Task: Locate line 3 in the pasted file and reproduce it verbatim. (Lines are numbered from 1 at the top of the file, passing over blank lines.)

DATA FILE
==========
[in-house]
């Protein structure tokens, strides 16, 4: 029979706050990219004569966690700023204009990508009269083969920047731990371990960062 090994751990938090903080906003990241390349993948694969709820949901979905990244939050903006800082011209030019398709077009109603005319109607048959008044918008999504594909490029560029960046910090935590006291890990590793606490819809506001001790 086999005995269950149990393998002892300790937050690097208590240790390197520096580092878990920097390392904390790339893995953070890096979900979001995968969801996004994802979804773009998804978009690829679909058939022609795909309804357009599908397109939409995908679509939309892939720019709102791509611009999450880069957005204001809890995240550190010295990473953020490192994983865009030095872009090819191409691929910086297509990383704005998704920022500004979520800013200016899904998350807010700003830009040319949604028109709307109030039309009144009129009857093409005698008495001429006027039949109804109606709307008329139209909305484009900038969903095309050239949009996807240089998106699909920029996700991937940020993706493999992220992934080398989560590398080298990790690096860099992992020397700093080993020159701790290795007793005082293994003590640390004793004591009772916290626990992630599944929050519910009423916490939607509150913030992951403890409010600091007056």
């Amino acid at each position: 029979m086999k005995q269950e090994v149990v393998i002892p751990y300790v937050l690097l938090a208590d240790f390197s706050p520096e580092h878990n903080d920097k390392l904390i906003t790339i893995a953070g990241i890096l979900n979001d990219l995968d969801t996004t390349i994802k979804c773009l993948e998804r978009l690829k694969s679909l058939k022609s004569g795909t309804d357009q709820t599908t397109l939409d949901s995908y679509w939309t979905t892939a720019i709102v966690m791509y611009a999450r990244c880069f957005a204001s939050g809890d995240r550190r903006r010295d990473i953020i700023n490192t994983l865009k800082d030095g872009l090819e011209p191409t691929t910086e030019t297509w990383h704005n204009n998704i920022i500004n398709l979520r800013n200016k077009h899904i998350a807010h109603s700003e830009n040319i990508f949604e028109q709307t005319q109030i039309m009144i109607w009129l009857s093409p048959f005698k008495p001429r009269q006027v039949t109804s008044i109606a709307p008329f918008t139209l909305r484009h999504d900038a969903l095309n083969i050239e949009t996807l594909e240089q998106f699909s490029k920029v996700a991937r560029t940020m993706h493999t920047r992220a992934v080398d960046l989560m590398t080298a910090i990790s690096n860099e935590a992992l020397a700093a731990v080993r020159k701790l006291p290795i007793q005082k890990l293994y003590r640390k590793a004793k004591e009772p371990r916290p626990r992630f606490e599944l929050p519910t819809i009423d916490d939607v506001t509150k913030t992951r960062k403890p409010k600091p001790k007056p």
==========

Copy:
């Amino acid at each position: 029979m086999k005995q269950e090994v149990v393998i002892p751990y300790v937050l690097l938090a208590d240790f390197s706050p520096e580092h878990n903080d920097k390392l904390i906003t790339i893995a953070g990241i890096l979900n979001d990219l995968d969801t996004t390349i994802k979804c773009l993948e998804r978009l690829k694969s679909l058939k022609s004569g795909t309804d357009q709820t599908t397109l939409d949901s995908y679509w939309t979905t892939a720019i709102v966690m791509y611009a999450r990244c880069f957005a204001s939050g809890d995240r550190r903006r010295d990473i953020i700023n490192t994983l865009k800082d030095g872009l090819e011209p191409t691929t910086e030019t297509w990383h704005n204009n998704i920022i500004n398709l979520r800013n200016k077009h899904i998350a807010h109603s700003e830009n040319i990508f949604e028109q709307t005319q109030i039309m009144i109607w009129l009857s093409p048959f005698k008495p001429r009269q006027v039949t109804s008044i109606a709307p008329f918008t139209l909305r484009h999504d900038a969903l095309n083969i050239e949009t996807l594909e240089q998106f699909s490029k920029v996700a991937r560029t940020m993706h493999t920047r992220a992934v080398d960046l989560m590398t080298a910090i990790s690096n860099e935590a992992l020397a700093a731990v080993r020159k701790l006291p290795i007793q005082k890990l293994y003590r640390k590793a004793k004591e009772p371990r916290p626990r992630f606490e599944l929050p519910t819809i009423d916490d939607v506001t509150k913030t992951r960062k403890p409010k600091p001790k007056p």